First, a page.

A reader writes:
I work in a small organization of about 25 people. I was promoted a few years ago. Now that I am the official conduit to the owner, the staff come to me to ask questions, throw around ideas, and chat about their lives. In most respects, this works fine. The owner and I make a good management team and the company is growing. The problem is that my colleagues all think that because they can see me, I am available for whatever they need. Managing them is not my full-time focus. I have mountains of other work I also need to do. Sometimes, I absolutely must put my head down and work.
I am struggling to communicate when I am available for help and when I am not. I have tried closing my office door, but they just come in anyway, often without knocking. I will sit with my back to the closed door when I am on a call with a client, and they still come in to talk to me, just lowering their voices when they see the phone in my hand. They interrupt my meetings with other staff members. They stop me if I walk past their office doors, regardless of whether I am walking to the copier or the bathroom. I have tried indicating that I am not available with phrases like, “Sorry, I am in the middle of something. Let’s chat when I am done” and “I am not available right now, as I am under a deadline. I will be free at 2.” These tactics rarely work.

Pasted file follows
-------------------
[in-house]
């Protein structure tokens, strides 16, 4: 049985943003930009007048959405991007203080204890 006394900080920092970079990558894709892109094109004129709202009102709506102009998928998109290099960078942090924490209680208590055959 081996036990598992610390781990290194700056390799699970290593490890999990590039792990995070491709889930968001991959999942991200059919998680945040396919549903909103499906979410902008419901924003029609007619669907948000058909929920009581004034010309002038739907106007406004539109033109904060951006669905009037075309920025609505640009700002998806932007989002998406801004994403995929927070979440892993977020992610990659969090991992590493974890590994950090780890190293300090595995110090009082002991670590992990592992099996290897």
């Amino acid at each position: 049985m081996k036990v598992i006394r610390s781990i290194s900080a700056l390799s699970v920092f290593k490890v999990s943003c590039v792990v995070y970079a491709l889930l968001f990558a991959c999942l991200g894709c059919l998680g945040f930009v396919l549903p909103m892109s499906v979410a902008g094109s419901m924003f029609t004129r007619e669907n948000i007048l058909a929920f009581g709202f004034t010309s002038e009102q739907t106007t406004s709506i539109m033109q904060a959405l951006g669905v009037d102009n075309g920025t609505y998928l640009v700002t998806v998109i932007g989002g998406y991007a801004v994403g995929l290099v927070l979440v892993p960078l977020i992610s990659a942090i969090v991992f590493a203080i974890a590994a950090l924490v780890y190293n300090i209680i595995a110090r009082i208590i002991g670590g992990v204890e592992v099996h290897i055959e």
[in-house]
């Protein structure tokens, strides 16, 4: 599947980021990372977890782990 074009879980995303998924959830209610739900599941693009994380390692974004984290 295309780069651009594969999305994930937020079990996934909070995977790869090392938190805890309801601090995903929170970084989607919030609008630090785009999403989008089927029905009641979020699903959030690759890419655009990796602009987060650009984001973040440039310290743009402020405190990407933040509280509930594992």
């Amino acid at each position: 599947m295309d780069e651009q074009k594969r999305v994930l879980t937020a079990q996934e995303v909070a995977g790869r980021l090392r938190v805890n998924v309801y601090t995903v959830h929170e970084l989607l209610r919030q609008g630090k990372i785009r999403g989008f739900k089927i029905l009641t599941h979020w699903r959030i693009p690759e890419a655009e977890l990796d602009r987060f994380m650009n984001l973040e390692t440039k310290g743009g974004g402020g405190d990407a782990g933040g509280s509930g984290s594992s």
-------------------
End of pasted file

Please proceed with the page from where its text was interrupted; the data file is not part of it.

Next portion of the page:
When I say I’m not free, they usually keep talking. One or two will leave but then try to start the conversation again if they see me. They virtually never wait for me to come to them and they balk at setting specific times to chat.
I need to maintain the open communication and supportive environment that makes this company a great place to work, but I also need to get my work done.
I answer this question over at Inc. today, where I’m revisiting letters that have been buried in the archives here from years ago (and sometimes updating/expanding my answers to them). You can read it here.